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Using hanbi for your JavaScript testing

James Garbutt
Often found tinkering with the modern web, web components and build tooling.
・3 min read

This is just a brief write-up of why you might want to use hanbi and how.

What is it?

When writing tests in JavaScript, it is inevitable that you'll eventually want to mock/stub out some functionality in your code.

hanbi is one of the many solutions to this - a small library for stubbing out and spying on functions.

Why?

Most people these days immediately install their go-to testing stack without a second thought when creating a new repository. Often, this of course means installing "sinon".

It is a good library, but it has grown over the years to become very bloated... trying to solve everyone's problems in one go and trying to cover every possible use case.

Just a few of the reasons I wanted to move off it:

  • It is hundreds of KiB in size (not such a problem as a dev-dependency, but does not scale well in CI)
  • It tries to be too helpful (calledThrice is too far)
  • It doesn't play nice with TypeScript (the types work, but they are far too over-complicated and have to be)

For these reasons and more, I just wanted a light alternative which was focused on only handling stubs/spies. No extra help, no 'magic', no shortcuts. Just a focused base implementation.

Some advantages

I love focused libraries which do less but do it well. Examples are esbuild, rollup, prettier and so on.

Hanbi is just the same, very focused with an aim to stay that way.

It is also written in TypeScript, and in a way which means its types work very smoothly and logically. Less crazy types = better.

How to use it

Using hanbi is incredibly simple.

It provides us a way to create a "spy" which monitors its own calls, and a way to create a "stub" which effectively replaces some function with a spy.

We can install it pretty easily:

$ npm i -D hanbi
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Spying

For when we want to track the calls of an anonymous function (like an event handler), we can simply create a "spy".

These spies can then be passed in to whatever functionality you're trying to test as if they were their "real" counterparts.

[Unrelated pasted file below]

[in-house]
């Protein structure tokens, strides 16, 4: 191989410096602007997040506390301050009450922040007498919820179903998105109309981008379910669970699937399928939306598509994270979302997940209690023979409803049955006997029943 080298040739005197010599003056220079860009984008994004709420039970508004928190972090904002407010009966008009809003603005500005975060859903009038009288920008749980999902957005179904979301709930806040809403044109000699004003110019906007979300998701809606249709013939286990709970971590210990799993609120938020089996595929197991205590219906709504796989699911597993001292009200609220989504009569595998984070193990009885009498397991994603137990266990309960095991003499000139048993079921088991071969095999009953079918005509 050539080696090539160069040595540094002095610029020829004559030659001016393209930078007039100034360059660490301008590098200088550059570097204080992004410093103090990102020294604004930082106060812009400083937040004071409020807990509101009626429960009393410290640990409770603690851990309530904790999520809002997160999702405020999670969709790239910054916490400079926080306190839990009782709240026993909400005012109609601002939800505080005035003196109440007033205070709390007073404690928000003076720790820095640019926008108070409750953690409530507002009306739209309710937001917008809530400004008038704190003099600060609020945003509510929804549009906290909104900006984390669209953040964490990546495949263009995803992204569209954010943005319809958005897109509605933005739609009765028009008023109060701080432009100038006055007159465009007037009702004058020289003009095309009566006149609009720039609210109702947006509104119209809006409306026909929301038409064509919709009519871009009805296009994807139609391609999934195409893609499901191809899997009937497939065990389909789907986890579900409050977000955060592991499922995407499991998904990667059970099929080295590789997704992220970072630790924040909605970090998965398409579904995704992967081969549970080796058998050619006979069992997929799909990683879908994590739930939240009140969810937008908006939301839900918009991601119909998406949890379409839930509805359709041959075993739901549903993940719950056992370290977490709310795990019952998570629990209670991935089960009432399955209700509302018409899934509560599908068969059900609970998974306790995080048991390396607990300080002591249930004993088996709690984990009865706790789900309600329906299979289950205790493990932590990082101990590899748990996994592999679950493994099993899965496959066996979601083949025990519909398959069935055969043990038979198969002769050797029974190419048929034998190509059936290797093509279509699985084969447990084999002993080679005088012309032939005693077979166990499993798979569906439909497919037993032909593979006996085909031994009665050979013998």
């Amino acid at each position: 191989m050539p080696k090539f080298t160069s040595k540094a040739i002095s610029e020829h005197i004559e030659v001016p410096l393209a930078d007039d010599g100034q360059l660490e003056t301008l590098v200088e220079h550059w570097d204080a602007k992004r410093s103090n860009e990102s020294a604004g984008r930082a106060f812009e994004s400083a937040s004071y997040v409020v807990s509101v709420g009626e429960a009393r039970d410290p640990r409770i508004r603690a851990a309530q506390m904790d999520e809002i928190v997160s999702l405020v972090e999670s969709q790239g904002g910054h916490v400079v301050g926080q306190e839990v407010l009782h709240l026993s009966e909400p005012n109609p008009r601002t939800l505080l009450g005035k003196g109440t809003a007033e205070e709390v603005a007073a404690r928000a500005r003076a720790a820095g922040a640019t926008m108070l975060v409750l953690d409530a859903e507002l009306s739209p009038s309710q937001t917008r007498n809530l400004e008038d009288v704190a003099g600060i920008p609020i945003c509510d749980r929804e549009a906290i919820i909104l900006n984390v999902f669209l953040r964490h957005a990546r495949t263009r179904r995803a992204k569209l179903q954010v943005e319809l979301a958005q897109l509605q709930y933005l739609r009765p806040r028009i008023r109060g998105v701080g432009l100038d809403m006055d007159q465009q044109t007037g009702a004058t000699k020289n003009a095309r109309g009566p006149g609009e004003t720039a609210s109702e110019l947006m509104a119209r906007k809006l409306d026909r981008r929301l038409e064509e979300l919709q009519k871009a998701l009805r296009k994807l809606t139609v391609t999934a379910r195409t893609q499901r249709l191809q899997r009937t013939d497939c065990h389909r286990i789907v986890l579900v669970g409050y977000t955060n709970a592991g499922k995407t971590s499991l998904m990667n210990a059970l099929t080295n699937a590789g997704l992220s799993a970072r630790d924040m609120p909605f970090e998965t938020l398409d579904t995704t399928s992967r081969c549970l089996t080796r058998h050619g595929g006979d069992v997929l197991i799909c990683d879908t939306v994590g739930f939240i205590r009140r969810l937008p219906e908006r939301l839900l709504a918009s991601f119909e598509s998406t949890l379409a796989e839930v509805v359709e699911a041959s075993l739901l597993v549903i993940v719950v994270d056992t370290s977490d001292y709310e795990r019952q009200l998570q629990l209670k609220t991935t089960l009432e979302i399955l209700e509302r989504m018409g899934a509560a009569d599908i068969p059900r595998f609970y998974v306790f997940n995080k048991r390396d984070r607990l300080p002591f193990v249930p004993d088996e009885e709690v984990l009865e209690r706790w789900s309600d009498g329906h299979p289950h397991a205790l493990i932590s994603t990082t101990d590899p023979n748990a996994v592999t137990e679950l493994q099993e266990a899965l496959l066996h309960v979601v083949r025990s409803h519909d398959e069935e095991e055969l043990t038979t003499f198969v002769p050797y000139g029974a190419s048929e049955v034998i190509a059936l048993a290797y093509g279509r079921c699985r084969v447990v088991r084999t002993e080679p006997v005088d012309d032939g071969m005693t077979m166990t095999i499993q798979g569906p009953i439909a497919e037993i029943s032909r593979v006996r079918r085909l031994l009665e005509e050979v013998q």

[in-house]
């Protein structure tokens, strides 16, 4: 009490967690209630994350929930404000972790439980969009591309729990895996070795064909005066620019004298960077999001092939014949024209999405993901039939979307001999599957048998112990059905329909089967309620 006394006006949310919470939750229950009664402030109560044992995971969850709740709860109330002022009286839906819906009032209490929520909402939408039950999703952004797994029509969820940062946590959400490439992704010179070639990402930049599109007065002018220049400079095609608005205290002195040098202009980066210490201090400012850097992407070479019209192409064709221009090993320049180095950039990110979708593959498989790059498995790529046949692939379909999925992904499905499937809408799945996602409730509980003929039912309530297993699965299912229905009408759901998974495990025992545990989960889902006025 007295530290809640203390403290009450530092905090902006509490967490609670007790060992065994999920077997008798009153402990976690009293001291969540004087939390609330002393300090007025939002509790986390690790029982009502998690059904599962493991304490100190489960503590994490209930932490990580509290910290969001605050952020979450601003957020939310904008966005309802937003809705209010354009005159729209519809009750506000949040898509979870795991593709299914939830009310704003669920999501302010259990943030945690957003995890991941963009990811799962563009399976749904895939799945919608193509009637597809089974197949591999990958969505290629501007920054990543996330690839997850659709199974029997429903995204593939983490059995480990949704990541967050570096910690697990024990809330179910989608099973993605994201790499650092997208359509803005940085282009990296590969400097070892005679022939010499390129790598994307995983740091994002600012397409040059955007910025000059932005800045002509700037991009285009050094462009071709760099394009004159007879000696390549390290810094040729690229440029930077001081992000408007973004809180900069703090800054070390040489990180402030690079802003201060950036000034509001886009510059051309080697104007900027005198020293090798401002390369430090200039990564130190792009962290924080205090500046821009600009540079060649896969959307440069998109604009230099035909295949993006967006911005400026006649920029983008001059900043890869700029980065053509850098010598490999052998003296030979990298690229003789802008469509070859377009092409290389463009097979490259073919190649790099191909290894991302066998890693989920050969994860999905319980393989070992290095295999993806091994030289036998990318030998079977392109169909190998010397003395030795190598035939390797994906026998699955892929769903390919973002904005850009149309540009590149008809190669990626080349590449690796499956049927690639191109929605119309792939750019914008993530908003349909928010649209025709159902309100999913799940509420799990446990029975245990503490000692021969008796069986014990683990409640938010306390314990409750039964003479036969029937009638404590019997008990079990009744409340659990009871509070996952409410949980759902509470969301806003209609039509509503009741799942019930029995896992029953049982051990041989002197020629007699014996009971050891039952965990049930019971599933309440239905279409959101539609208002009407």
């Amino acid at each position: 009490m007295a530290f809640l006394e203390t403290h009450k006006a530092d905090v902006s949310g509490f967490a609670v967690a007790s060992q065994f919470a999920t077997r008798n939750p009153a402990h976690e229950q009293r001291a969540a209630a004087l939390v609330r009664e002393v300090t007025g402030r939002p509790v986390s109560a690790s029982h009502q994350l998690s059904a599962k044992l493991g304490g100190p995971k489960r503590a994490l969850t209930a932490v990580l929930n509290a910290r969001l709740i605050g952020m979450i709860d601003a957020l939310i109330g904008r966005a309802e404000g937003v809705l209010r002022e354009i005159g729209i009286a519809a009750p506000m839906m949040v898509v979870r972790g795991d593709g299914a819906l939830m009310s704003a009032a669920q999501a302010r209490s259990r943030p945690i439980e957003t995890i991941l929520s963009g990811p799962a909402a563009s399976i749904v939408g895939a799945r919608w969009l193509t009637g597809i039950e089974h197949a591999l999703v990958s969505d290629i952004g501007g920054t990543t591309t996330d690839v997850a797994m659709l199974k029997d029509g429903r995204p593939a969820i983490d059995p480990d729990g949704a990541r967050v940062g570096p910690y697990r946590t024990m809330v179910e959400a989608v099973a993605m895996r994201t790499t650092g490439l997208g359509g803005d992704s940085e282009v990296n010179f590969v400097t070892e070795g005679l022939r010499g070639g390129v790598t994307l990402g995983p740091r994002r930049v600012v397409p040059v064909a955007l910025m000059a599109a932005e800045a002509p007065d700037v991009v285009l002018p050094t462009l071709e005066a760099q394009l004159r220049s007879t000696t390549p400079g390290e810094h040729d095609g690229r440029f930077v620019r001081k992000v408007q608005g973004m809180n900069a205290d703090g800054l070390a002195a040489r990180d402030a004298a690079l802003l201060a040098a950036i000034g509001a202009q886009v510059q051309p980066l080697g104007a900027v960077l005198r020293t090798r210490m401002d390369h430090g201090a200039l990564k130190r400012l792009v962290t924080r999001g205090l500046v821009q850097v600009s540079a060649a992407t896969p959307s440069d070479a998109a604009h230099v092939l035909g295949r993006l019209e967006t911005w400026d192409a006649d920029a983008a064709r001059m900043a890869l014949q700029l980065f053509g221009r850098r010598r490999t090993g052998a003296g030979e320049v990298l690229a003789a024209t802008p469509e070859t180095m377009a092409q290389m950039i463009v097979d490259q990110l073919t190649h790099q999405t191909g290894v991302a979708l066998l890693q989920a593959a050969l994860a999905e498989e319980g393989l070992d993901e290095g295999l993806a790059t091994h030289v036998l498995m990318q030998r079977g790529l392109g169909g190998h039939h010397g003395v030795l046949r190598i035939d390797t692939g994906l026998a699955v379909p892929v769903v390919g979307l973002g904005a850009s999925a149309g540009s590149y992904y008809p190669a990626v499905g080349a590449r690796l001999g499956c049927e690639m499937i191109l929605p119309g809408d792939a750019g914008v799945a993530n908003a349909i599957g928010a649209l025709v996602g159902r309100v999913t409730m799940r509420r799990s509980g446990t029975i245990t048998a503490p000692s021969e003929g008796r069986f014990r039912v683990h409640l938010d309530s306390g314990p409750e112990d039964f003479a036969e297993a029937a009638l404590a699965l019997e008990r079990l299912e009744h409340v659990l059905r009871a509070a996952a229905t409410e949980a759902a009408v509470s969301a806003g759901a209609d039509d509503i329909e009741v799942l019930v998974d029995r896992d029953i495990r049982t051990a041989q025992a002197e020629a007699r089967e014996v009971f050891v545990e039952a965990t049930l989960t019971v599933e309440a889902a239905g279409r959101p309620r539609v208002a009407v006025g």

const spy = hanbi.spy();
window.addEventListener('load', spy.handler);
spy.called; // true once the event fires
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This is useful when we need to pass in a callback function, test an event handler or something similar.

Stubbing

For when we need to mock out a piece of functionality which we are expecting to trigger, we can stub it.

For example, preventing an object from sending an actual request off or similar.

class Foo {
  myMethod() {
    return 5;
  }

  myOtherMethod() {
    return this.myMethod();
  }
}
const instance = new Foo();
const stub = hanbi.stubMethod(instance, 'myMethod');

instance.myMethod(); // undefined
instance.myOtherMethod(); // undefined

stub.returns(6);

instance.myMethod(); // 6
instance.myOtherMethod(); // 6

stub.called; // true
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Assertions/state

There are a few main assertions and pieces of state you can use on a spy/stub:

const spy = hanbi.spy();

// Gets a specific call
const call = spy.getCall(2);

call.args; // The arguments passed when it was called
call.returnValue; // The value that was returned
call.thisValue; // The `this` at the time it was called

// Determines if the spy was called
spy.called;

// Determines if the spy was called with specific args
spy.calledWith('arg1', 'arg2');

// Determines if the spy ever returned a specific value
spy.returned('foo');
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Wrap-up

Again, this isn't meant to be taking on all those existing testing libraries you make use of today. I still contribute to sinon and keep its TypeScript types well maintained when I can.

This is just a far more focused alternative for anyone interested.

I came up with it primarily to solve a problem I had: sinon was slowing down CI builds to a noticeable amount, and was only used for a fraction of its functionality.

If you give it a try, do let me know your thoughts and feel free to make any suggestions in the GitHub issues.

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